A new roof is a hefty investment. It can be hard to decide whether a roof needs repairs or if it needs to be replaced entirely. When many historic homes are roofed with clay, slate and wood tiles, the criteria for repairs versus replacement are different depending on the roof's materials. Consulting with experienced Houston roofing professionals will help homeowners make the right decision for their home.
Clay tiles were very popular in the early 20th century, especially in homes built in the Italianate or Mission styles. Properly cared for clay tiles can last upwards of 80 or 100 years, but they do have a definite end to their lifespan. Some signs of problems with clay tiles include brittleness, exposed sheathing, extreme moss or mildew growth and broken or loose tiles. Water is the biggest cause of clay tile damage. Water problems usually stem from damaged or backed up gutter systems. If clay tiles are crumbling, broken or loose, then they need to be replaced. The tiles themselves are quite hardy, so it's the materials underneath that need to be replaced more than once every 100 years. The clay tiles can then be removed, the underlying fixtures replaced and the tile reused.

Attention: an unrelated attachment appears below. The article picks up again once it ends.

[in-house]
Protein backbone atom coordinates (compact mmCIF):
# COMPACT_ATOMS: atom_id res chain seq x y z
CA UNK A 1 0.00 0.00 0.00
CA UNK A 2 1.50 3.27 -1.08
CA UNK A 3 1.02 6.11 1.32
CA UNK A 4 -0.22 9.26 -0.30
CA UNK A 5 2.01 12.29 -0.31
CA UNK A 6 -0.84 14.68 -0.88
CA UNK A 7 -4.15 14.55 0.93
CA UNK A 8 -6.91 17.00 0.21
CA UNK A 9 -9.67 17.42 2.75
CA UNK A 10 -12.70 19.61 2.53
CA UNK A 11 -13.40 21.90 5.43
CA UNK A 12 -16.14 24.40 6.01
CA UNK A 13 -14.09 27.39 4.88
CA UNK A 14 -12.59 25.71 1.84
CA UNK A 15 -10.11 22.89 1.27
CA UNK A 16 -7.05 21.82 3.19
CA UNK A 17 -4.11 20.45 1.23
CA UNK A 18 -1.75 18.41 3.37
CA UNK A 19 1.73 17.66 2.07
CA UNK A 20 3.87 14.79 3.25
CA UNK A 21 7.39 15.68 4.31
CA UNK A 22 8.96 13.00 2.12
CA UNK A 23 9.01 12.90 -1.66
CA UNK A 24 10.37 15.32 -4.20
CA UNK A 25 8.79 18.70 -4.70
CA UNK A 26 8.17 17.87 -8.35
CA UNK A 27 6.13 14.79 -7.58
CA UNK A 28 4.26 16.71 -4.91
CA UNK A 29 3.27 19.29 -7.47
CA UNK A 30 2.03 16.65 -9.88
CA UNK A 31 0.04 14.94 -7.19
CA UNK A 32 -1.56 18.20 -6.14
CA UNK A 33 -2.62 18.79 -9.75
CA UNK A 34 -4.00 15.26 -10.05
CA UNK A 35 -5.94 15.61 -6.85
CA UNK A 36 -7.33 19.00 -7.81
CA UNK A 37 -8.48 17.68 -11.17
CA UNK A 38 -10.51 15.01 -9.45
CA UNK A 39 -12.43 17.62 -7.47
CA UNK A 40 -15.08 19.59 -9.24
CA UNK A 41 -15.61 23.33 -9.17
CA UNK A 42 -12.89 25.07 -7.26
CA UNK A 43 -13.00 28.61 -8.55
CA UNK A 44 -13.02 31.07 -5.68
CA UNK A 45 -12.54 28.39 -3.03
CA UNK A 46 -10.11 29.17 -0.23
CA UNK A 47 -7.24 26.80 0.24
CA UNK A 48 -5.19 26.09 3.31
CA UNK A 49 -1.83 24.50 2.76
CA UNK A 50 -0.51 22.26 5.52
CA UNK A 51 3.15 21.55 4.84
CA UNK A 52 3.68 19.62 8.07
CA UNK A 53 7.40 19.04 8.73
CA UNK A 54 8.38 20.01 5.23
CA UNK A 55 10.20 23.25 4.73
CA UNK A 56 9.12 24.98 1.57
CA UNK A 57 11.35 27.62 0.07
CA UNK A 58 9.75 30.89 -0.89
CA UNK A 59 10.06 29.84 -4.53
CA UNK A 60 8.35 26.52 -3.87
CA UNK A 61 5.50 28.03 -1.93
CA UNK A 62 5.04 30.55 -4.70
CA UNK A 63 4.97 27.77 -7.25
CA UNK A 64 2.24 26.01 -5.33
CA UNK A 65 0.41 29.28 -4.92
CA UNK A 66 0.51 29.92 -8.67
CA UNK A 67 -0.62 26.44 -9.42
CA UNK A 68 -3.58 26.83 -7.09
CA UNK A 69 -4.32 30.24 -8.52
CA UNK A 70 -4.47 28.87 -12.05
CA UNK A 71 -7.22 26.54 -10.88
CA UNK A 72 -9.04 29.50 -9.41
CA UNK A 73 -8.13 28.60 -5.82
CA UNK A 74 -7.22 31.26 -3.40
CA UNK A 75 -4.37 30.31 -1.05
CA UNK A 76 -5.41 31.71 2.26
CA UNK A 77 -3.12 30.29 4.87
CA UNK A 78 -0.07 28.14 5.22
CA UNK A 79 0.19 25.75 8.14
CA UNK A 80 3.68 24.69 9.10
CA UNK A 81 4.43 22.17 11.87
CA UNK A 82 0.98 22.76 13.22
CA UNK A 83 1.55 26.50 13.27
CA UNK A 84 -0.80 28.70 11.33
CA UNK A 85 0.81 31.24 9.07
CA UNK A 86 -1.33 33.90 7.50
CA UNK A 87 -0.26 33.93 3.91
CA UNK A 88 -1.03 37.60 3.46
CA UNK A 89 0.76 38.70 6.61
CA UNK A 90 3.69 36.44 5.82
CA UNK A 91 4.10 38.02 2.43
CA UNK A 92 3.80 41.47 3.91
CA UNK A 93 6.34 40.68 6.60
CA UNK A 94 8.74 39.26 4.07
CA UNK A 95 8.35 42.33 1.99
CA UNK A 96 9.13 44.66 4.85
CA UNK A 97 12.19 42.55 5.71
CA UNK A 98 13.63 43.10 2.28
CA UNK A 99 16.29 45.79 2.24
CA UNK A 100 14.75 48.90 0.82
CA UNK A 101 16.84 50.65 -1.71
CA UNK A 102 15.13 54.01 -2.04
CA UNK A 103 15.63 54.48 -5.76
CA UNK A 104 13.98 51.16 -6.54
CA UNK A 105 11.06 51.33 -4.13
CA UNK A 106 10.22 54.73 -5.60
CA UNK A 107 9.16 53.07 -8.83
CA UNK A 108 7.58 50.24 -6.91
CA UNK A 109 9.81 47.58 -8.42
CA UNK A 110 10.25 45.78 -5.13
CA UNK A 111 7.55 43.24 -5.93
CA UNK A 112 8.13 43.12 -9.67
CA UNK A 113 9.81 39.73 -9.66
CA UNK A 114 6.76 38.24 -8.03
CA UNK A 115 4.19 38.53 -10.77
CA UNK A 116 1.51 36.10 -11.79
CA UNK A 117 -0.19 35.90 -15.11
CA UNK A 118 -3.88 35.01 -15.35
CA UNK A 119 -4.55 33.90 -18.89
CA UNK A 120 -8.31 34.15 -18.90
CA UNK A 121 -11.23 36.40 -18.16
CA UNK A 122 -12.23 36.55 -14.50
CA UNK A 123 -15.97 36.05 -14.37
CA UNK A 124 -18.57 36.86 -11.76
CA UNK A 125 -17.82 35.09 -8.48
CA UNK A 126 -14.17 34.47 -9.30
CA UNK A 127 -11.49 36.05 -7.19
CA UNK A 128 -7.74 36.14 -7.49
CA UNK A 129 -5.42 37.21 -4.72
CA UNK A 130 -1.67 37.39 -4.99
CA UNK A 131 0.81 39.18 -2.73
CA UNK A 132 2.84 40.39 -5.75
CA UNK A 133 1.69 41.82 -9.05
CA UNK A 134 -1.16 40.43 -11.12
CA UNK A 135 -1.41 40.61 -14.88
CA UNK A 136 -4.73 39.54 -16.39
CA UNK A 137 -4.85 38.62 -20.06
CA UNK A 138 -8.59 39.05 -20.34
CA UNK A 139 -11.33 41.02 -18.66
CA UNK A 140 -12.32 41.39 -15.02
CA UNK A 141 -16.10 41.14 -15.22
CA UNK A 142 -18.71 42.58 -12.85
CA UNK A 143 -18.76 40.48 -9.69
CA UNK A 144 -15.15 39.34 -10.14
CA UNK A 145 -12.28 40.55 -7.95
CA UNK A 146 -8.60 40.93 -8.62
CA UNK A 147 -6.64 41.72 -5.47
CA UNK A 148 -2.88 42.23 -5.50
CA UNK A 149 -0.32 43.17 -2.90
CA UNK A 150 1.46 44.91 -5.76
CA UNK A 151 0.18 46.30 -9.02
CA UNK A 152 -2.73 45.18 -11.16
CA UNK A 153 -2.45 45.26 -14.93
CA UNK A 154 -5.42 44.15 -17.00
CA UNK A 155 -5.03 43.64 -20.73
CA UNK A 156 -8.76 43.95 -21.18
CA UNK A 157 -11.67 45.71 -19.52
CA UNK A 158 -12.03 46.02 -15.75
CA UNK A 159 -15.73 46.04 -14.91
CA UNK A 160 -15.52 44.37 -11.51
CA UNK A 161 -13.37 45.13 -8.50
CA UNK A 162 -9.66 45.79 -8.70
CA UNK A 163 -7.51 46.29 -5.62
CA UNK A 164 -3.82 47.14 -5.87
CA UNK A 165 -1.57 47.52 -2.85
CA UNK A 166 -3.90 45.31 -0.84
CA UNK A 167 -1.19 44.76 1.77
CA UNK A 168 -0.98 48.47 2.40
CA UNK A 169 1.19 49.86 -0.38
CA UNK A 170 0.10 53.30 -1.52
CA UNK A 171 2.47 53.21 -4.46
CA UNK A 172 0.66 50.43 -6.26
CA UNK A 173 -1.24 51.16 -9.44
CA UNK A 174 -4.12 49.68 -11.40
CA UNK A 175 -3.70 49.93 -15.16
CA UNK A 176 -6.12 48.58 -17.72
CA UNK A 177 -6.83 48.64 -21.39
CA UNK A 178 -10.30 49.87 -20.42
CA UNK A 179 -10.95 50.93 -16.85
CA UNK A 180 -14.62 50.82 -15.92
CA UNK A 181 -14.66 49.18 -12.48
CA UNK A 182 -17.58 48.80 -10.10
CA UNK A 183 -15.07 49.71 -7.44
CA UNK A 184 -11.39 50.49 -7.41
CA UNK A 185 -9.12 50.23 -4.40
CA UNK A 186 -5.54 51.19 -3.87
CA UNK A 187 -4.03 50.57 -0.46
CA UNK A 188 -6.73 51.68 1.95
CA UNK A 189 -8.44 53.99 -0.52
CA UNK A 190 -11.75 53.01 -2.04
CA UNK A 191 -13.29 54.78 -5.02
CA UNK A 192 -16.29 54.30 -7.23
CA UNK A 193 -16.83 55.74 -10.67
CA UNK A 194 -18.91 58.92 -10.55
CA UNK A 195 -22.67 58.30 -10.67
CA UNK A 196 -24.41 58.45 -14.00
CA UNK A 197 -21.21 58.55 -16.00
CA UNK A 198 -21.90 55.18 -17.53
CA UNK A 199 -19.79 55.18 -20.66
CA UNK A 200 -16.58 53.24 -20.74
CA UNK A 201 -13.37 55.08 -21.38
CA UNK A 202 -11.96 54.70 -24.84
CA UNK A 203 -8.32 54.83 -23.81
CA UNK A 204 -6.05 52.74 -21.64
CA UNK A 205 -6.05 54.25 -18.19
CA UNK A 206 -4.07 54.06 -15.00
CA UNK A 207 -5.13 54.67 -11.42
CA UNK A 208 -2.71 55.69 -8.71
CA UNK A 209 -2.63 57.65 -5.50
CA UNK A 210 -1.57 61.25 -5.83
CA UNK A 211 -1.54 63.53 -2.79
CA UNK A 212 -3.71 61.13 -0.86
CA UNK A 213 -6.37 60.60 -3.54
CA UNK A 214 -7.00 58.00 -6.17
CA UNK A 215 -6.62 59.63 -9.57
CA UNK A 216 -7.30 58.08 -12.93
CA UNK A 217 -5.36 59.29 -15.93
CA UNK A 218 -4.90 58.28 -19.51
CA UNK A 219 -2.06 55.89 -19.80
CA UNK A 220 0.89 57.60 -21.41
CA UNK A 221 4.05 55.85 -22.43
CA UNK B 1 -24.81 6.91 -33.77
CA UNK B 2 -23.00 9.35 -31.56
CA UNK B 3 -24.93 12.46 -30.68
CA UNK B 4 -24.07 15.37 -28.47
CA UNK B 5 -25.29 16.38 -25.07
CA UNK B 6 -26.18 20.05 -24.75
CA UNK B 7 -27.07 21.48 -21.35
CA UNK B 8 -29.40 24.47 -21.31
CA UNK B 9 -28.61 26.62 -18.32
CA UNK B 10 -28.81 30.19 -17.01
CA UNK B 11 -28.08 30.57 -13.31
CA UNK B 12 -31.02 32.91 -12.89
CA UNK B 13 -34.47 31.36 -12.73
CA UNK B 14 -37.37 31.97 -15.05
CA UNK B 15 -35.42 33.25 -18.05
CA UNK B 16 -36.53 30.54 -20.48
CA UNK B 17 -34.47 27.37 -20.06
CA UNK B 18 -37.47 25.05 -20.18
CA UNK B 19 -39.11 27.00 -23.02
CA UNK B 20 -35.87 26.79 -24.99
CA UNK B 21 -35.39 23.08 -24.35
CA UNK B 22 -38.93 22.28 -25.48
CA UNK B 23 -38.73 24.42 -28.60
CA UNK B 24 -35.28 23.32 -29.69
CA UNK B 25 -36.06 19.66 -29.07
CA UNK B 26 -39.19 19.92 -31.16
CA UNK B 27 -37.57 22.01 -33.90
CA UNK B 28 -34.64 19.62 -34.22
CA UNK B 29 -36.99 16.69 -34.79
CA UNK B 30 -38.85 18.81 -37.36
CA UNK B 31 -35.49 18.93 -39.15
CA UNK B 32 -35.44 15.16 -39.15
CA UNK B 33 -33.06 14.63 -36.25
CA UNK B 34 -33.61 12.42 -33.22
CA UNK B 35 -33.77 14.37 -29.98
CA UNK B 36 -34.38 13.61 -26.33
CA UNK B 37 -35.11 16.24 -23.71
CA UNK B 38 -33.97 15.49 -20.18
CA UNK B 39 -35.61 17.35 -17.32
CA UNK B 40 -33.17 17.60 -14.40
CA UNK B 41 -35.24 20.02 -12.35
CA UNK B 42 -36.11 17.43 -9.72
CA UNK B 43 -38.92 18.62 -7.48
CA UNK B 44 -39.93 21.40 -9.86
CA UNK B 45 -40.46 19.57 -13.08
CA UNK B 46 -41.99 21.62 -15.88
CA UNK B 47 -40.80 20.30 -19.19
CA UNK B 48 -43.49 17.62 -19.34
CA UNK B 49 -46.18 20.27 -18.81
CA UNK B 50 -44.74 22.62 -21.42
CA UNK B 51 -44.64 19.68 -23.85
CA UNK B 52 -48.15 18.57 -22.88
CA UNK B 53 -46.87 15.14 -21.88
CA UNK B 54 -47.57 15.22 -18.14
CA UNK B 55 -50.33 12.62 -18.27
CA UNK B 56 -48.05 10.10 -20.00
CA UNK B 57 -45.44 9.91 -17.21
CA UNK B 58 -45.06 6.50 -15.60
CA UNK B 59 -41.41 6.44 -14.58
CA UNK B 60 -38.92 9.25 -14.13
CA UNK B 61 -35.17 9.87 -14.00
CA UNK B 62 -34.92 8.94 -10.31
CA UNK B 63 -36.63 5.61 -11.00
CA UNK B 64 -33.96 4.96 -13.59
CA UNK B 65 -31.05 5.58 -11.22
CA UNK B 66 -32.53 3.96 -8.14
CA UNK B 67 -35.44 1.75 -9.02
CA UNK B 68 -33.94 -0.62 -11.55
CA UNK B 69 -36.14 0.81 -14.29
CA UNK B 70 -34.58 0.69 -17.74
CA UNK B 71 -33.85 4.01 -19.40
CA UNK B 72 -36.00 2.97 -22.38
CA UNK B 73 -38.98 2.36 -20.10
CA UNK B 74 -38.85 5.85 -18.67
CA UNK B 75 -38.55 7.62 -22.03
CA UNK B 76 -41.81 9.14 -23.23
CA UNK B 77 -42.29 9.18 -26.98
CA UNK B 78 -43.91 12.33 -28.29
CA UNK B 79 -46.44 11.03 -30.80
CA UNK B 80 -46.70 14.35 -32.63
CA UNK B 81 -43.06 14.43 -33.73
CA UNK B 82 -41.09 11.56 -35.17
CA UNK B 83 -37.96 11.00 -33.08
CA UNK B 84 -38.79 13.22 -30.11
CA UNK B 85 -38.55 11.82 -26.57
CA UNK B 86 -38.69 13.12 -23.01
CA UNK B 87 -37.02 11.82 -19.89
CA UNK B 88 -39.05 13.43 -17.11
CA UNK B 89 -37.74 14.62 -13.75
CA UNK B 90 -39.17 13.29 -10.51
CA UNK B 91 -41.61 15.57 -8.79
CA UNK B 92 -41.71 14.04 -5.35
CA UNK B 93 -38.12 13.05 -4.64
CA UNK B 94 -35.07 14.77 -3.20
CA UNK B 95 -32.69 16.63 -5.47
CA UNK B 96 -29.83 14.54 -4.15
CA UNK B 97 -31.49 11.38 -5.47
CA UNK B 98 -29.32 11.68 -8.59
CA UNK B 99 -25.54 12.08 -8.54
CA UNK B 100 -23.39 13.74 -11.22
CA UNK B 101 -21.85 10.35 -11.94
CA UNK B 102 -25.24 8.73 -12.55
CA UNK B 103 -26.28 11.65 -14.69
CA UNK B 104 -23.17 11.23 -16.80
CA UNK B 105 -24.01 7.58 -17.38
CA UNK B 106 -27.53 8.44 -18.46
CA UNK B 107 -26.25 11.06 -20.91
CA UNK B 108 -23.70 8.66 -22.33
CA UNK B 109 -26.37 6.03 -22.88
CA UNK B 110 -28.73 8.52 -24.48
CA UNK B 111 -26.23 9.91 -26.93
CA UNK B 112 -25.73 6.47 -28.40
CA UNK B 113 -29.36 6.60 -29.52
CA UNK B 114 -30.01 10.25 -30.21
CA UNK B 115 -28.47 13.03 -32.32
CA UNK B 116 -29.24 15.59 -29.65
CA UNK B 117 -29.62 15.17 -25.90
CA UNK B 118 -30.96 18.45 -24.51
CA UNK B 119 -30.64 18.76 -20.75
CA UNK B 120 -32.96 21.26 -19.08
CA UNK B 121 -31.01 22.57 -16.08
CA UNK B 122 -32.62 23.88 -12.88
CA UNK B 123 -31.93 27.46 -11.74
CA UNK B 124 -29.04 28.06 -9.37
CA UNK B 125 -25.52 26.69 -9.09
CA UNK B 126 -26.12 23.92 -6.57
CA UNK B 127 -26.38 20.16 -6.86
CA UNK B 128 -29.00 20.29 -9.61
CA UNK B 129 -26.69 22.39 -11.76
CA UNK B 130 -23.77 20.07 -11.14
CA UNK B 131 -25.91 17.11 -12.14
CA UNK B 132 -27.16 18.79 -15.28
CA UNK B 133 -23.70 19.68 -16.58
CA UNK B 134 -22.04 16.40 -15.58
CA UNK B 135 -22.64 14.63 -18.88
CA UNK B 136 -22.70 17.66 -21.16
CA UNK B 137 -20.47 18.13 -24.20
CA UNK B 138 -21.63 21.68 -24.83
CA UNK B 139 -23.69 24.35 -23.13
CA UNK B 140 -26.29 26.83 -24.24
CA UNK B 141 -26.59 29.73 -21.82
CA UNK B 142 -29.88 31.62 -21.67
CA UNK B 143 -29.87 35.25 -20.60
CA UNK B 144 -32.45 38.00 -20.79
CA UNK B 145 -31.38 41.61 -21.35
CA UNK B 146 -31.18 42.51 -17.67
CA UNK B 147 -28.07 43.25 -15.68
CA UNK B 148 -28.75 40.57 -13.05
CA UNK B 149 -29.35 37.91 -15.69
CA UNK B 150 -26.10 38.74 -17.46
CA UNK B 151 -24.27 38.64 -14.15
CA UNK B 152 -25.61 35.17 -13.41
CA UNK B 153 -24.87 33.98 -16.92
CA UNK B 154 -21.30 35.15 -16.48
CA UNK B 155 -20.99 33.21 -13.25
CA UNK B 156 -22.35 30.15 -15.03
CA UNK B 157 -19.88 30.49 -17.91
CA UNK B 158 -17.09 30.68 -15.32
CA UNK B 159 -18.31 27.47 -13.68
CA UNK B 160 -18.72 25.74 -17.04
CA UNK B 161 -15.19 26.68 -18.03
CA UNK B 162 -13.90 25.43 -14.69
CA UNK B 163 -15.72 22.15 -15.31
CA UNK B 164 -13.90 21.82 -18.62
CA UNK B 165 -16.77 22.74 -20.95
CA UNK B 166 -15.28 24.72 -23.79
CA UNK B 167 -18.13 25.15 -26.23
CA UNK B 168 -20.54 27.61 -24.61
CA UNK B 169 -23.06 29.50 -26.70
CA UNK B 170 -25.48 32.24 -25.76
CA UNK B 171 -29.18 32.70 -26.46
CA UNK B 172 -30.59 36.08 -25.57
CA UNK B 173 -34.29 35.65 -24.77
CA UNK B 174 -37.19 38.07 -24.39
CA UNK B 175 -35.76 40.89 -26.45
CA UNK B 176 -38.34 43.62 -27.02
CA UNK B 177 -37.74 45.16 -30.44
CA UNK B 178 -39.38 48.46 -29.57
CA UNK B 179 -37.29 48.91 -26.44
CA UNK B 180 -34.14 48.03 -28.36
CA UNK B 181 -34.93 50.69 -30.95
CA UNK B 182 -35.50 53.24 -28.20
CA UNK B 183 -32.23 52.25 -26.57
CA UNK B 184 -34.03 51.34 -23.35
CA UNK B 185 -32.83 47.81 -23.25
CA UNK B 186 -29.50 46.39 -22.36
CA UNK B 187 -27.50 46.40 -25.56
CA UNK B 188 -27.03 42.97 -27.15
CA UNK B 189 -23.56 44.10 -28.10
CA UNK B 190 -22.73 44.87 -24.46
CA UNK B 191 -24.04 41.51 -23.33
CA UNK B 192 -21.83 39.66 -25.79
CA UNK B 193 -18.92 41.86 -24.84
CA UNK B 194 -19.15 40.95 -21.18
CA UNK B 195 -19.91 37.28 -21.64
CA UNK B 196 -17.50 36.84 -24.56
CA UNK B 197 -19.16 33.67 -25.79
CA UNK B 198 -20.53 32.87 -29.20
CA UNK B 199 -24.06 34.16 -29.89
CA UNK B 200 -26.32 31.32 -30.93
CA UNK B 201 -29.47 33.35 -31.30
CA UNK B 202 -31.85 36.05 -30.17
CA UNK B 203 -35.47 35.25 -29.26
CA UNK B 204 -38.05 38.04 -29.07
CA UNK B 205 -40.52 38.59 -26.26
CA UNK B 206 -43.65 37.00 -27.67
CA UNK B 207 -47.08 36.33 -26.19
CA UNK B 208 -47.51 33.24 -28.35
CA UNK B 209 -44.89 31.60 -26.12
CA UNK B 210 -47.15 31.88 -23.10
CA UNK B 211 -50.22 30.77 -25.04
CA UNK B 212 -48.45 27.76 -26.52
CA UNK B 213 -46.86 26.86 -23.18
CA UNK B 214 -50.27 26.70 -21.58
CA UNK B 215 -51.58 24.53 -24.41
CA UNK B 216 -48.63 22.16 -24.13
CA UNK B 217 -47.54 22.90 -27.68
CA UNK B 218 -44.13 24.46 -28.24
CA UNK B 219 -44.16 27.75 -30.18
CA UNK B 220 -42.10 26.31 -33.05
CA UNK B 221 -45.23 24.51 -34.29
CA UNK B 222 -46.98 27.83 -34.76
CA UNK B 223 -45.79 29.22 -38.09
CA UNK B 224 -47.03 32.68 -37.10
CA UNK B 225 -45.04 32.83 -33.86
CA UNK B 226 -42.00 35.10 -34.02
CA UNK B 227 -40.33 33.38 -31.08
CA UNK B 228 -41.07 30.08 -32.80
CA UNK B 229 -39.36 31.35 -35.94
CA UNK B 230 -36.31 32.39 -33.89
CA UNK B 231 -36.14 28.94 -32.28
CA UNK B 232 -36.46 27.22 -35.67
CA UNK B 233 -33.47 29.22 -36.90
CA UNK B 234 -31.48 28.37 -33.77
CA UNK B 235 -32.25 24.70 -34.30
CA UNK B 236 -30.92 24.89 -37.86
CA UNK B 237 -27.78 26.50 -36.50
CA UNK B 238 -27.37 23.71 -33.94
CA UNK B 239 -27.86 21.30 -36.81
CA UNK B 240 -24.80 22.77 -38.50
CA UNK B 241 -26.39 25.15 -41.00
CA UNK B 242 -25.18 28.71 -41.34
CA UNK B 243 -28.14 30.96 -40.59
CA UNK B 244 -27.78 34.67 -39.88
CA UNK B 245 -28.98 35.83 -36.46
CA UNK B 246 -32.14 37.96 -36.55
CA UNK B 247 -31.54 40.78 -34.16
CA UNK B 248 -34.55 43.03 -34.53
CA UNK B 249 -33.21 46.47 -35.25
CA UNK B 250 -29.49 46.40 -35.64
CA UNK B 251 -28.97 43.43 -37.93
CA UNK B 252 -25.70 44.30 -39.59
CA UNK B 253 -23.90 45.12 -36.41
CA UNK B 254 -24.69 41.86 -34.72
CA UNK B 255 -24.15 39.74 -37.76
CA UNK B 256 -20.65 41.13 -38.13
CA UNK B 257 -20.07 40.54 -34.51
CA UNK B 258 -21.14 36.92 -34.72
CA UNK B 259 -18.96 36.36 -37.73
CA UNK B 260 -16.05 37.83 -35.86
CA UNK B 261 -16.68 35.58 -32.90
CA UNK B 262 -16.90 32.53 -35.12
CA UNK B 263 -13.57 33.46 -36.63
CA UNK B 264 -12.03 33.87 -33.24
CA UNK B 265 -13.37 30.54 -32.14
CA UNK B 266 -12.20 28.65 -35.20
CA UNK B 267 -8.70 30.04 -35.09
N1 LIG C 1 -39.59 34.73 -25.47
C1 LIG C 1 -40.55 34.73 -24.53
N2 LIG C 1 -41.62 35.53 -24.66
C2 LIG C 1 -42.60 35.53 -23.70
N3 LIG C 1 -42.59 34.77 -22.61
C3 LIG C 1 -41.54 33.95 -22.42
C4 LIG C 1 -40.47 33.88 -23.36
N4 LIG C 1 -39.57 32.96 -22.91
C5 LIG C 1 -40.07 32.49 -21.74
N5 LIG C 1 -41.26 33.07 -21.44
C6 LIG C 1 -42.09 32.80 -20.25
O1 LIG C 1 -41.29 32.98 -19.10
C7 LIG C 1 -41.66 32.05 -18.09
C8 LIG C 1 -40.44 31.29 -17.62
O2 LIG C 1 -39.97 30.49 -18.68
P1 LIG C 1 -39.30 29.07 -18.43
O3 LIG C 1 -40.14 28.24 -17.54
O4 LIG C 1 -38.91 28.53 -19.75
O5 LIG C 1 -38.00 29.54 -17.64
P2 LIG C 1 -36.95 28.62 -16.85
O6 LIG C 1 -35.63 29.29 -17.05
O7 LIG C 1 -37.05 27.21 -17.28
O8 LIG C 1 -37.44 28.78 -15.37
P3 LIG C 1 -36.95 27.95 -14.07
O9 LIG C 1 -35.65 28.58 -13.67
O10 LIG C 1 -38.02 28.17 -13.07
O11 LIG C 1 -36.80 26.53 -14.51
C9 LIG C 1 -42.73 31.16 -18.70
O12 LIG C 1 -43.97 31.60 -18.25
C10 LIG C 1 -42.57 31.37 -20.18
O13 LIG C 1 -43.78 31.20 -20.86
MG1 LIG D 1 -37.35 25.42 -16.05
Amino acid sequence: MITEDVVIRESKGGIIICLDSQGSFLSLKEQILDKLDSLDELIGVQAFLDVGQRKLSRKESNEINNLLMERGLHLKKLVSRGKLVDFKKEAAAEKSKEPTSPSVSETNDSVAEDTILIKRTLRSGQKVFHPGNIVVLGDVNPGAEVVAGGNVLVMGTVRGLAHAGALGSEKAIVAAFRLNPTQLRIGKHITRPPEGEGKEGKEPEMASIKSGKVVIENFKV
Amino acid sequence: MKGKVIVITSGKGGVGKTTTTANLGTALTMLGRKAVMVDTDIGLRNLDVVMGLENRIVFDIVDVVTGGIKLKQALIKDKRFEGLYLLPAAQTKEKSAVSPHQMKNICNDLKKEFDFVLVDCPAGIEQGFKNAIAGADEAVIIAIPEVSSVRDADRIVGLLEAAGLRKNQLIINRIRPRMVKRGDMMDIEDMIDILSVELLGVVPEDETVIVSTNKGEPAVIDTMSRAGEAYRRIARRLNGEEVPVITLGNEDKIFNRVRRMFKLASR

A slate roof is among the more aesthetically pleasing roofing options.
Roofers from Houston Restoration Services of Houston TX would be happy to answer any question you have about commercial roofing or residential roofing.
Slate has been used since the 17th century and is found most commonly on Tudor and Gothic Revival homes. Slate deteriorates naturally with nature's freeze and thaw cycles, which delaminates the slate. When homeowners are inspecting the roof, they should check for any evidence of water getting under the tiles. Moisture in the roof rafters is a sign of delamination, while old slate tiles hold onto water and soften the home's rafters. Slate tiles that need to be replaced will crack under any sort of pressure. Tapping on the tile will give a good idea on how sound it is. If the tiles sound dull when tapped, that means they need replacement. If the sound is clear and solid, then that means it's still in good condition.
Wood shingles have also been used since the 17th century, but it's unlikely to find a wood shingled roof from that period. Wood shingles that should be replaced are thin from erosion, split or warped, or have significant moss or mildew growth. Wood shingles typically only last 15 to 30 years, so a historic home with old tiles probably needs an entirely new roof to prevent any damage to the structure of the home.
Replacing a roof can be a daunting endeavor, especially for homeowners wanting to keep their home's historic character intact. With some careful research and close work with experienced contractors, it can be a relatively painless process.